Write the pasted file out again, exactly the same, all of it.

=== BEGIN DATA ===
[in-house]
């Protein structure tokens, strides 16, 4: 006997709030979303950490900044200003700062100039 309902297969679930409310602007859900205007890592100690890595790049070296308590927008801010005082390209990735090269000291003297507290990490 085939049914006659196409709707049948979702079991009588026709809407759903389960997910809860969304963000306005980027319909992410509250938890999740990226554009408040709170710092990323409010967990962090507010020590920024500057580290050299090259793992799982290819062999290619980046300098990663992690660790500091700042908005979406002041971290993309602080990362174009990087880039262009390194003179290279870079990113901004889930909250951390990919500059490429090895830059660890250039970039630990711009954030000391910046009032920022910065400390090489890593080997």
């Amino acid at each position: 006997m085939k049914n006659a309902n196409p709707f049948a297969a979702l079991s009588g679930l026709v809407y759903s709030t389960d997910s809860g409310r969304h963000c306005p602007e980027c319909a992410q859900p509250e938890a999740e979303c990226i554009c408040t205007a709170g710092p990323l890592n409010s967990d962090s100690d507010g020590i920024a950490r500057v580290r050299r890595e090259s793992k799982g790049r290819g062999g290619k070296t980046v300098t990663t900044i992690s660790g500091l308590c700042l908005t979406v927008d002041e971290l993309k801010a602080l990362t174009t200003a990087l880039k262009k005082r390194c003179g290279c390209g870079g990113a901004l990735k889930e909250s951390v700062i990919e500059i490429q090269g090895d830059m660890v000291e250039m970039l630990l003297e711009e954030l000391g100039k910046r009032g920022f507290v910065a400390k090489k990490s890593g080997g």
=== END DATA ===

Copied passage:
[in-house]
């Protein structure tokens, strides 16, 4: 006997709030979303950490900044200003700062100039 309902297969679930409310602007859900205007890592100690890595790049070296308590927008801010005082390209990735090269000291003297507290990490 085939049914006659196409709707049948979702079991009588026709809407759903389960997910809860969304963000306005980027319909992410509250938890999740990226554009408040709170710092990323409010967990962090507010020590920024500057580290050299090259793992799982290819062999290619980046300098990663992690660790500091700042908005979406002041971290993309602080990362174009990087880039262009390194003179290279870079990113901004889930909250951390990919500059490429090895830059660890250039970039630990711009954030000391910046009032920022910065400390090489890593080997």
């Amino acid at each position: 006997m085939k049914n006659a309902n196409p709707f049948a297969a979702l079991s009588g679930l026709v809407y759903s709030t389960d997910s809860g409310r969304h963000c306005p602007e980027c319909a992410q859900p509250e938890a999740e979303c990226i554009c408040t205007a709170g710092p990323l890592n409010s967990d962090s100690d507010g020590i920024a950490r500057v580290r050299r890595e090259s793992k799982g790049r290819g062999g290619k070296t980046v300098t990663t900044i992690s660790g500091l308590c700042l908005t979406v927008d002041e971290l993309k801010a602080l990362t174009t200003a990087l880039k262009k005082r390194c003179g290279c390209g870079g990113a901004l990735k889930e909250s951390v700062i990919e500059i490429q090269g090895d830059m660890v000291e250039m970039l630990l003297e711009e954030l000391g100039k910046r009032g920022f507290v910065a400390k090489k990490s890593g080997g």